Faced with the spiralling outbreak and serious drawbacks in provisions, the engineering community and manufacturers stepped up. Here are four ways engineers have been tackling the coronavirus emergency.
Dozens of firms have pivoted production lines to build the thousands of ventilators needed to treat patients with Covid-19. One of the most prominent is the Ventilator Challenge UK, with famous companies such as Airbus, BAE Systems and Rolls-Royce building two devices from Penlon and Smiths Group. The companies can normally build between 50 and 60 combined units per week, but the consortium was aiming for at least 1,500 units per week.
Elsewhere, businesses used specialised knowledge and equipment to help protect patients in innovative ways. Protolabs in Telford, Shropshire, used 3D printing to build hundreds of ‘Charlotte’ valves in just three days, which were used by Innisova in Italy to convert snorkelling equipment into non-invasive ventilator masks.
Helping at hospitals
In less than 24 hours more than 600 engineers signed up to volunteer at new coronavirus field hospitals. A range of engineering skills are needed to support frontline work at the facilities in London, Manchester and Birmingham, which could care for more than 4,000 patients. (This article originally appeared in Professional Engineering Issue 3. Since publication the government has started to wind down the programme, but it will be maintained in case of a second wave of patients).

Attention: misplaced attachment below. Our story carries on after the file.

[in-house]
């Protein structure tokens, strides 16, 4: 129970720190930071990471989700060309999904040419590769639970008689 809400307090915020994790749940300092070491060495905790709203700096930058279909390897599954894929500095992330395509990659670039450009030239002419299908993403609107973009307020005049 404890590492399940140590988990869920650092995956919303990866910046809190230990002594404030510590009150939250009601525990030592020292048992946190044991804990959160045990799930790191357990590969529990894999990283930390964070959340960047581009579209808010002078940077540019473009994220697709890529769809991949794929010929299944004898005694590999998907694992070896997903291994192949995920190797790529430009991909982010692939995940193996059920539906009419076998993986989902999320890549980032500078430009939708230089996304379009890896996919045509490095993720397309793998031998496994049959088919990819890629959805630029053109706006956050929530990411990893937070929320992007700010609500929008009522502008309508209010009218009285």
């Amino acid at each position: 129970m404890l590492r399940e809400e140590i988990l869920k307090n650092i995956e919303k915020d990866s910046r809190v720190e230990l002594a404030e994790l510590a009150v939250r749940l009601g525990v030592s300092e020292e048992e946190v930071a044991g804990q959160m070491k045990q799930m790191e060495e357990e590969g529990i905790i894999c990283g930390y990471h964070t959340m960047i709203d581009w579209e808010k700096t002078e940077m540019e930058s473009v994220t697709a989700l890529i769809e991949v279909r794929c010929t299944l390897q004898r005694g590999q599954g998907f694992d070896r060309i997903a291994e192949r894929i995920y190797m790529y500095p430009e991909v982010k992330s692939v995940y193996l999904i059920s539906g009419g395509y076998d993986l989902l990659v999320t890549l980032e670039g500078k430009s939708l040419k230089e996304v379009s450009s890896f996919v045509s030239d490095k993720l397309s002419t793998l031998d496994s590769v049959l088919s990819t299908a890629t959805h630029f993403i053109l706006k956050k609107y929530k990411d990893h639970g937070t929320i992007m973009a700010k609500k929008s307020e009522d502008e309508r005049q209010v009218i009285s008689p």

“You have stepped up to the plate and without question volunteered to help with the Covid-19 crisis in the most amazing way,” said IMechE trustee Dr Helen Meese.
Printing face shields
Online knowledge transfer, localised production, cost-effective materials – 3D printing is perfectly suited to pandemic response. Printers in schools, libraries and workshops were quickly repurposed to make required equipment, particularly the transparent face shields to prevent sprayed virus particles from reaching the mouths and eyes of medical workers.
The masks generally include non-printed transparent visors, and printed headbands, which can be adjusted to the diameter of a worker’s head and requirements. One team contributing to the effort was led by IMechE members at Inverness firms 4c Engineering and Aseptium, which built 3,000 shields in two weeks.
Simulating disease spread
Engineers at MSC Software, which usually develops simulation software for organisations including Nasa, Airbus and Audi, used their expertise to model how coronavirus can spread. The team used computational fluid dynamics to visualise a typical sneeze’s velocity and droplet spread. The company hoped its work could demonstrate the importance of proper protection and the design of enclosed spaces to prevent transmission of the virus.
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Content published by Professional Engineering does not necessarily represent the views of the Institution of Mechanical Engineers.